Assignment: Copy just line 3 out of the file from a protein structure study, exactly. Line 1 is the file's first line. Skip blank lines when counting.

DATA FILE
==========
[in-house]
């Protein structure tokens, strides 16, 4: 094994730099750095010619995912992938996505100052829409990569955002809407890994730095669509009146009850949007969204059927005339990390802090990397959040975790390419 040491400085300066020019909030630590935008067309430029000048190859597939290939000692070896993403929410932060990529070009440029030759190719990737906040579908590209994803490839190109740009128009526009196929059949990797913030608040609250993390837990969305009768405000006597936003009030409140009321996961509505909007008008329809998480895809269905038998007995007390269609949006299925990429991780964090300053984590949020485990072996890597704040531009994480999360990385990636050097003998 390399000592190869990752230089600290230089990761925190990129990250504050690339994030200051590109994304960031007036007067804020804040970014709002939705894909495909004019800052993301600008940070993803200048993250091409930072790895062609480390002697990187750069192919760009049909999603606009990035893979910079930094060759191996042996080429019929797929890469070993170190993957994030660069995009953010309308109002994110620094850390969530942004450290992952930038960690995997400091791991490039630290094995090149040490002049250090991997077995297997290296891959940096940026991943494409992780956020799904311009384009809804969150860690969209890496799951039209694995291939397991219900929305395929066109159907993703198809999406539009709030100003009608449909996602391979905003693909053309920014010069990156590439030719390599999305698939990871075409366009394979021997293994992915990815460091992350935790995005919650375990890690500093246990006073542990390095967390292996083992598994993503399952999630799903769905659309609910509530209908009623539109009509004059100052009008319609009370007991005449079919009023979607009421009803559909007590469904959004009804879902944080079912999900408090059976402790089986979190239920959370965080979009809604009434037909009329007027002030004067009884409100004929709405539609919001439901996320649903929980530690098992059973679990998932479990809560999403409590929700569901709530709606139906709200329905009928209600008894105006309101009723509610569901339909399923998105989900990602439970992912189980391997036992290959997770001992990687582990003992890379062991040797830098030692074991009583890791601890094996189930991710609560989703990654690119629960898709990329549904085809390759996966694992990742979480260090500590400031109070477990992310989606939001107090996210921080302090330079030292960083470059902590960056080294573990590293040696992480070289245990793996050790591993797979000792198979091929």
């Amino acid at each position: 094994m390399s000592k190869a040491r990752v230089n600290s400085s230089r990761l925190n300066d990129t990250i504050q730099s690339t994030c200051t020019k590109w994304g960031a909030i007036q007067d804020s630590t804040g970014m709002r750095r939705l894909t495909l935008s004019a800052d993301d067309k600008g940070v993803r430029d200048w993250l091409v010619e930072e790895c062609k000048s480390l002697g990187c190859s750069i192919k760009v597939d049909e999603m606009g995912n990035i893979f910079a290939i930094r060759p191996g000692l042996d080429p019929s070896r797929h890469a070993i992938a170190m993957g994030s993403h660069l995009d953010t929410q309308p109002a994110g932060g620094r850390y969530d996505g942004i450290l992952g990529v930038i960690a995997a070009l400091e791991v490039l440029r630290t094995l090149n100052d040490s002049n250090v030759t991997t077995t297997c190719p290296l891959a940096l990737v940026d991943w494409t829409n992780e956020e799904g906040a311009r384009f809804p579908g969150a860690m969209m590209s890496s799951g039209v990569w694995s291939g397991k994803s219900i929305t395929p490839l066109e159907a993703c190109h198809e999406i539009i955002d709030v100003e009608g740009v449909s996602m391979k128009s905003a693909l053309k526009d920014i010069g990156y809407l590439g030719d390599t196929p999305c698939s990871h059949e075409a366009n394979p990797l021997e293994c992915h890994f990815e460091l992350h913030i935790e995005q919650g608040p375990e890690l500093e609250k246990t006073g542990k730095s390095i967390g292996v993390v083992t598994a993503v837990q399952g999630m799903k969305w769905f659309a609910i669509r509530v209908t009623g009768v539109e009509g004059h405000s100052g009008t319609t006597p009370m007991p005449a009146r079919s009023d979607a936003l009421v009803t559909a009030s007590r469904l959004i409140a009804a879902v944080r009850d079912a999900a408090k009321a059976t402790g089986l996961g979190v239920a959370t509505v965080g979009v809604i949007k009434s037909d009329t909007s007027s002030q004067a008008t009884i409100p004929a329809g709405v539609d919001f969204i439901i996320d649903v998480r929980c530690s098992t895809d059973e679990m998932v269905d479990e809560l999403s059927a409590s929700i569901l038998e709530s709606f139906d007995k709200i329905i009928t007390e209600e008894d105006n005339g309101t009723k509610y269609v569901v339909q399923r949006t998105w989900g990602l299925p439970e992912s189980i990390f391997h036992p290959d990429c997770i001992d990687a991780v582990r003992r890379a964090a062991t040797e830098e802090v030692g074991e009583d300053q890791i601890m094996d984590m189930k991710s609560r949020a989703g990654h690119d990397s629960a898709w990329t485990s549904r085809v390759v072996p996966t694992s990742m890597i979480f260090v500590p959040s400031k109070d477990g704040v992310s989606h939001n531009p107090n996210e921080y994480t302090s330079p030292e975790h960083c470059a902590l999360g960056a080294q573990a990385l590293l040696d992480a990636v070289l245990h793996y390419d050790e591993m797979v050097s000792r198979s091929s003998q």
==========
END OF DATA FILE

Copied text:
């Amino acid at each position: 094994m390399s000592k190869a040491r990752v230089n600290s400085s230089r990761l925190n300066d990129t990250i504050q730099s690339t994030c200051t020019k590109w994304g960031a909030i007036q007067d804020s630590t804040g970014m709002r750095r939705l894909t495909l935008s004019a800052d993301d067309k600008g940070v993803r430029d200048w993250l091409v010619e930072e790895c062609k000048s480390l002697g990187c190859s750069i192919k760009v597939d049909e999603m606009g995912n990035i893979f910079a290939i930094r060759p191996g000692l042996d080429p019929s070896r797929h890469a070993i992938a170190m993957g994030s993403h660069l995009d953010t929410q309308p109002a994110g932060g620094r850390y969530d996505g942004i450290l992952g990529v930038i960690a995997a070009l400091e791991v490039l440029r630290t094995l090149n100052d040490s002049n250090v030759t991997t077995t297997c190719p290296l891959a940096l990737v940026d991943w494409t829409n992780e956020e799904g906040a311009r384009f809804p579908g969150a860690m969209m590209s890496s799951g039209v990569w694995s291939g397991k994803s219900i929305t395929p490839l066109e159907a993703c190109h198809e999406i539009i955002d709030v100003e009608g740009v449909s996602m391979k128009s905003a693909l053309k526009d920014i010069g990156y809407l590439g030719d390599t196929p999305c698939s990871h059949e075409a366009n394979p990797l021997e293994c992915h890994f990815e460091l992350h913030i935790e995005q919650g608040p375990e890690l500093e609250k246990t006073g542990k730095s390095i967390g292996v993390v083992t598994a993503v837990q399952g999630m799903k969305w769905f659309a609910i669509r509530v209908t009623g009768v539109e009509g004059h405000s100052g009008t319609t006597p009370m007991p005449a009146r079919s009023d979607a936003l009421v009803t559909a009030s007590r469904l959004i409140a009804a879902v944080r009850d079912a999900a408090k009321a059976t402790g089986l996961g979190v239920a959370t509505v965080g979009v809604i949007k009434s037909d009329t909007s007027s002030q004067a008008t009884i409100p004929a329809g709405v539609d919001f969204i439901i996320d649903v998480r929980c530690s098992t895809d059973e679990m998932v269905d479990e809560l999403s059927a409590s929700i569901l038998e709530s709606f139906d007995k709200i329905i009928t007390e209600e008894d105006n005339g309101t009723k509610y269609v569901v339909q399923r949006t998105w989900g990602l299925p439970e992912s189980i990390f391997h036992p290959d990429c997770i001992d990687a991780v582990r003992r890379a964090a062991t040797e830098e802090v030692g074991e009583d300053q890791i601890m094996d984590m189930k991710s609560r949020a989703g990654h690119d990397s629960a898709w990329t485990s549904r085809v390759v072996p996966t694992s990742m890597i979480f260090v500590p959040s400031k109070d477990g704040v992310s989606h939001n531009p107090n996210e921080y994480t302090s330079p030292e975790h960083c470059a902590l999360g960056a080294q573990a990385l590293l040696d992480a990636v070289l245990h793996y390419d050790e591993m797979v050097s000792r198979s091929s003998q």